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Imagine we have two tables in the database, user (FK id_role) and role (PK role). We need to read information about user and his privileges.

I use the following SQL statement to perform query:

FROM [user] 
INNER JOIN role ON [user].id_role = role.id 
WHERE login = @login

After executing, I try to read values in reader using string indexer: reader[string name].

The problem which I need to resolve is repeating names: both user and role contain, e.g., the field id, which I am able to read for user (using reader["id"]), but not able to read for role (using reader["role.id"]).

The property FieldCount returns 12, which means that all required fields were read (user contains 6 fields, so does role).

Do I have a possibility to read columns by name in this case? Or using two queries or SQL 'as' operator in the only way?

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You need to define column aliases in your SELECT - or read by ordinal position (Reader[index]) - but that of course is prone to other problems (like User table gets one more property and then your orders are all off by 1) - and those could be solved by not using SELECT * - but explicitly listing all the columns you really need and want to select from those two tables... –  marc_s Apr 8 '12 at 18:46
Of course reading by position is uncomfortable a bit... Probably aliases is the answer. But I'm confused why datareader doesn't add table name before columns. –  Eadel Apr 8 '12 at 18:51

4 Answers 4

up vote 3 down vote accepted

You could always select the columns explicitly and alias them:

SELECT user.id AS user_id, user.*, role.id AS role_id, role.* 
FROM [user] 
INNER JOIN role ON [user].id_role = role.id 
WHERE login = @login

Then select them with reader["user_id"] and reader["role_id"].

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Just a curiosity to know: does it show user_id column two times? and same for the role_id column?? Thanks. –  sarwar026 Apr 8 '12 at 18:59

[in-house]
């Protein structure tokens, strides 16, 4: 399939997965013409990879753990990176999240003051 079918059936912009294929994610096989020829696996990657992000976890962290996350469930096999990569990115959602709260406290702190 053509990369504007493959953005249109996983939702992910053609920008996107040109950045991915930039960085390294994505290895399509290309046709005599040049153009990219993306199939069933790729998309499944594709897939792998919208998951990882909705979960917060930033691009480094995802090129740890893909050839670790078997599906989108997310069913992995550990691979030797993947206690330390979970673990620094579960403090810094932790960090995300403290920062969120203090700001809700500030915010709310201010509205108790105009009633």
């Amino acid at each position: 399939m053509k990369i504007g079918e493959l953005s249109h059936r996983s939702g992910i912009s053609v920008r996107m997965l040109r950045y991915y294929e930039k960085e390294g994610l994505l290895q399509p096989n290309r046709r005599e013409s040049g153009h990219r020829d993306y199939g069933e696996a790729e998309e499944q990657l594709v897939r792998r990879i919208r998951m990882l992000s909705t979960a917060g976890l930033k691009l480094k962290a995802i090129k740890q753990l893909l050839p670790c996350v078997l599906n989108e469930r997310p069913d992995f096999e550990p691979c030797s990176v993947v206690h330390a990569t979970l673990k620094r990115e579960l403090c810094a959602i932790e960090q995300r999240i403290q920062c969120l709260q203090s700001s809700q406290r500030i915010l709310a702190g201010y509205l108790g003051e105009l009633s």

@sarwar026, yeah, in what I wrote there both ID columns would be selected twice. –  McGarnagle Apr 8 '12 at 19:01
It's a nice way and probably the easiest one, thanks! I guess the best way to avoid such problems is to provide tables' columns with unique names. –  Eadel Apr 8 '12 at 21:31

The only robust way is to use AS in the SQL-query to make sure your column names/aliases are unique... otherwise you would to access the fields by index (0 / 1 / 2 etc.) instead of by name.

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SELECT role.id as RoleId, user.id as UserId
FROM [user] 
INNER JOIN role ON [user].id_role = role.id 
WHERE login = @login

Using AS

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Of course, you should select columns by name, but you need to do it like:

SELECT u.id as uid, r.id as rid, ... , FROM [user] u INNER JOIN role r ON [user].id_role = role.id WHERE login = @login

With , ... , I want to select the remaining column of both the tables.

Finally, use reader["uid"], reader["rid"] etc.

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